To understand what a retinal detachment is, first it is necessary to know a little about the structure of the eye, at least the posterior portion, behind the lens. This part, in simplistic terms, is made up of three layers. The outer most layer is the sclera, which is the white part of the eye one sees around the colored iris. The inner layer is the retina, and these two layers are separated by a vascular layer called the choroid. When the retina separates from the outer two layers the retina (“the wall of the eye “), it is said to have detached. There are two types of retinal detachments. The first, and most common, is due to a tear/s in the retina (rhegmatogenous retinal detachment) and the second is a result of scar tissue pulling on the retina (traction retinal detachment). Retinal detachments are considered an ocular emergency and under most conditions should be treated within 24 hours.
How Does A Retinal Detachment Occur?
Within the hollow of the eye, there is a gelatinous material called the vitreous. Vitreous, in early life, is very clear and attached to the retina. This attachment weakens over time, but in some areas may be more firmly attached. With age, the vitreous degenerates and collapses upon itself, thus pulling away from the retina, causing a separation called a (PVD) “posterior vitreous detachment”. However, in an area where there is a tight attachment of the vitreous to the retina, the constant pulling can result in a tear. Once a tear occurs, and there is sufficient traction on the edge of the tear, allowing fluid within the eye to migrate under the retina resulting in a retinal detachment. Depending on the location of the tear/s, the separation can occur very gradually, however under the right conditions, it can occur very rapidly. Traction retinal detachments are due to scar tissue formation within the eye. They most commonly occur in patients with advance diabetic eye disease, after severe ocular trauma, and in patients who have complications after rhegmatogenous retinal detachment surgery.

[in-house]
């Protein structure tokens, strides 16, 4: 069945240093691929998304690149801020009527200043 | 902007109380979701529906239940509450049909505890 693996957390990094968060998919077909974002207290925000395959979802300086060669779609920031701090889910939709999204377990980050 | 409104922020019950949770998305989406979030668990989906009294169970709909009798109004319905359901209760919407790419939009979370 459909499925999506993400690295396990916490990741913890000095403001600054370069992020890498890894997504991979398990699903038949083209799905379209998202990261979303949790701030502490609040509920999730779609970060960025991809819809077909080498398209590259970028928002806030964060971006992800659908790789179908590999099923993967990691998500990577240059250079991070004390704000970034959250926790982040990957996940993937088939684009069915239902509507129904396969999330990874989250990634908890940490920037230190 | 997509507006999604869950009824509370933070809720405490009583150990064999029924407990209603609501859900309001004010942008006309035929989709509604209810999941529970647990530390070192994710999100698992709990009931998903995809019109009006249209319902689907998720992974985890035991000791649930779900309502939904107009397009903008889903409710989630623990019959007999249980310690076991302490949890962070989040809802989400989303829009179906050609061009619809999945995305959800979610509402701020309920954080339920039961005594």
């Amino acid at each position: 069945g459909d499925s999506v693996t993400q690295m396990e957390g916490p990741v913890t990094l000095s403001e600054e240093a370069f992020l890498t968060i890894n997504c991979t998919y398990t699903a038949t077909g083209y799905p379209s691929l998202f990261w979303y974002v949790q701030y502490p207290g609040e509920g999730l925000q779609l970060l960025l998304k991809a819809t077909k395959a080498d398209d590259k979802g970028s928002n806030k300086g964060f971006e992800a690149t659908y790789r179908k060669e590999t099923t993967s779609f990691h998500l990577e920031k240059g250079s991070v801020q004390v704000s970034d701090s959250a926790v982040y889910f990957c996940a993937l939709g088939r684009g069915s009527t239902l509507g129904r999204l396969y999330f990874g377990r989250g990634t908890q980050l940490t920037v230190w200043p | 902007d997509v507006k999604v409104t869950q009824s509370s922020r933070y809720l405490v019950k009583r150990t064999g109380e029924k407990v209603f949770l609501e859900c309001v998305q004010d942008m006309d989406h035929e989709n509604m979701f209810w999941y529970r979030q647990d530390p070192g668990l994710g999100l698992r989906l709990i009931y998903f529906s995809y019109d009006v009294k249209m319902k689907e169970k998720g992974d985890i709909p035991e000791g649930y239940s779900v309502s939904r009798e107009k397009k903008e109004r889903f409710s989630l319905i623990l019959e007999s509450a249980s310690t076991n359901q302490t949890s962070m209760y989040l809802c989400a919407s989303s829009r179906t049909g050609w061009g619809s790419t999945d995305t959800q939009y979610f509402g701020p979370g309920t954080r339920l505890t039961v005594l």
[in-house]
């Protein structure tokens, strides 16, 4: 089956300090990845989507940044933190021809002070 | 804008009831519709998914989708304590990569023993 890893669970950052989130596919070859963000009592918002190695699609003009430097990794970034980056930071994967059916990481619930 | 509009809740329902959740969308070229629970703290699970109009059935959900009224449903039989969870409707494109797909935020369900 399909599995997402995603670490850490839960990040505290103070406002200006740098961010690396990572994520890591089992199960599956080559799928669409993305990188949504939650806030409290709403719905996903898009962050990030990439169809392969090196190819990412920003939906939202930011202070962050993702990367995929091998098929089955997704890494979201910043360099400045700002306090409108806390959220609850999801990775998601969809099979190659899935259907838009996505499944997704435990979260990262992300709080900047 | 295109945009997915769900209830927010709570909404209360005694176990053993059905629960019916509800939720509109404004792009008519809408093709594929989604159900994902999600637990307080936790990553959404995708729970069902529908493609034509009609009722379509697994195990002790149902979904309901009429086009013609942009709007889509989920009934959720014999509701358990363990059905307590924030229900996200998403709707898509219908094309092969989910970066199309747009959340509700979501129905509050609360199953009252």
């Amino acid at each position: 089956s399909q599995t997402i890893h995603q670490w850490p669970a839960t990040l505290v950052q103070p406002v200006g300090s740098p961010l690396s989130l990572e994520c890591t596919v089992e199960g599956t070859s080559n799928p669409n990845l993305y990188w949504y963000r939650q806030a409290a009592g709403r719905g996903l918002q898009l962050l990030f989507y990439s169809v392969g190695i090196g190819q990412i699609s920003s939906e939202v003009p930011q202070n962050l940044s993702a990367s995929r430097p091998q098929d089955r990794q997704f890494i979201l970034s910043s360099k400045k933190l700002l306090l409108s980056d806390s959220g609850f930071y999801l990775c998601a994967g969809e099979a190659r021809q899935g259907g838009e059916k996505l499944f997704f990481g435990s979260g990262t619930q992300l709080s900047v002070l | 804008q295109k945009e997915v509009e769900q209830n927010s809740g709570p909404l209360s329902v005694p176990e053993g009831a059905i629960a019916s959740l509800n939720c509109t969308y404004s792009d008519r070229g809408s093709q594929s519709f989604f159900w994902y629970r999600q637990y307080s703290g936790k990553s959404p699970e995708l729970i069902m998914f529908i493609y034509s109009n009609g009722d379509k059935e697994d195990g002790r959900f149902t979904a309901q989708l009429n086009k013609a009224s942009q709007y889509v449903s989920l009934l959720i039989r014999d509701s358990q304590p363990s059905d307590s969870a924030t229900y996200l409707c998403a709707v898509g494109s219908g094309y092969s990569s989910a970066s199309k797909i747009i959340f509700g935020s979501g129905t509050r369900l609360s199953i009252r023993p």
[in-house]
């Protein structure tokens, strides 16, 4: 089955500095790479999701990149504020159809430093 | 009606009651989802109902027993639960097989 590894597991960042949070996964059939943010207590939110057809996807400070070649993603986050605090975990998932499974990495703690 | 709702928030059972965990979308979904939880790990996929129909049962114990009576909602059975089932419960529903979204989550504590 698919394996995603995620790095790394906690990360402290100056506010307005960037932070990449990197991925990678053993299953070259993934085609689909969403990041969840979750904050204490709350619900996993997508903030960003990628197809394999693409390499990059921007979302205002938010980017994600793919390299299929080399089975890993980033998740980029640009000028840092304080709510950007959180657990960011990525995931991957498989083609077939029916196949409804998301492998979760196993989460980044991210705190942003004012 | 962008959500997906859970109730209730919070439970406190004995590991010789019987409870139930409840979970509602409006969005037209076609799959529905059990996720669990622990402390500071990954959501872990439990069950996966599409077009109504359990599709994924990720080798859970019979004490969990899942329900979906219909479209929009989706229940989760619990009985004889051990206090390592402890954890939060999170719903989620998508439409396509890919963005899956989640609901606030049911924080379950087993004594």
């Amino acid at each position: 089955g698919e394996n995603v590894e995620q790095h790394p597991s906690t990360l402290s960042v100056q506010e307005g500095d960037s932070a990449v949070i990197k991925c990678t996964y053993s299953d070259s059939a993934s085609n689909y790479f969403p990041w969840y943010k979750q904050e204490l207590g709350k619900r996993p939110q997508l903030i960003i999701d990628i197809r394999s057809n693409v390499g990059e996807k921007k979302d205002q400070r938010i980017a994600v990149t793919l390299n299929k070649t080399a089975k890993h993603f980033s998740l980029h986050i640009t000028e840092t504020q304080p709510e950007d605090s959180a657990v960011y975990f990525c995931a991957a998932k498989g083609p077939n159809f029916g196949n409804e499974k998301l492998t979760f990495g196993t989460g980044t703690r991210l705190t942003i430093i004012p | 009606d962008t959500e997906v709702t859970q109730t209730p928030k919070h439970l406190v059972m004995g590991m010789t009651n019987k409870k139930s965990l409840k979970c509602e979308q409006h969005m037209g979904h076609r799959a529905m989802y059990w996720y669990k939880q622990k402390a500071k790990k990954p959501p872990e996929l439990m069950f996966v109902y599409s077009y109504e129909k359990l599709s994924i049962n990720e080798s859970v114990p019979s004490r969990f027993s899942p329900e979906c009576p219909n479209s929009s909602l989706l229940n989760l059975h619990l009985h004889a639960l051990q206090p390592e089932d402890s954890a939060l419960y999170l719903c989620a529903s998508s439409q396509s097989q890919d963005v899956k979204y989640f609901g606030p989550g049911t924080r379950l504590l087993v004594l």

What Are The Symptoms Of A Retinal Detachment?
Classically the onset of a retinal detachment starts with symptoms of light flashes (photopia) followed by floaters, followed by either a loss of peripheral vision and/or a loss of central vision. Occasionally, patients will present without any symptoms of light flashes and floaters, and complain only of a loss of peripheral visual. Rarer still are those patients who will have a subclinical retinal detachment without any symptoms, whose detachment is discovered on a routine eye exam.
How Are Retinal Detachments Treated?
There are three ways of treating a retinal detachment. The one that would be recommended by your retinal surgeon would depend upon the extent of the retinal detachment, the location of the retinal tear/s, the evidence of any scar tissue formation, and the presence of prior cataract surgery.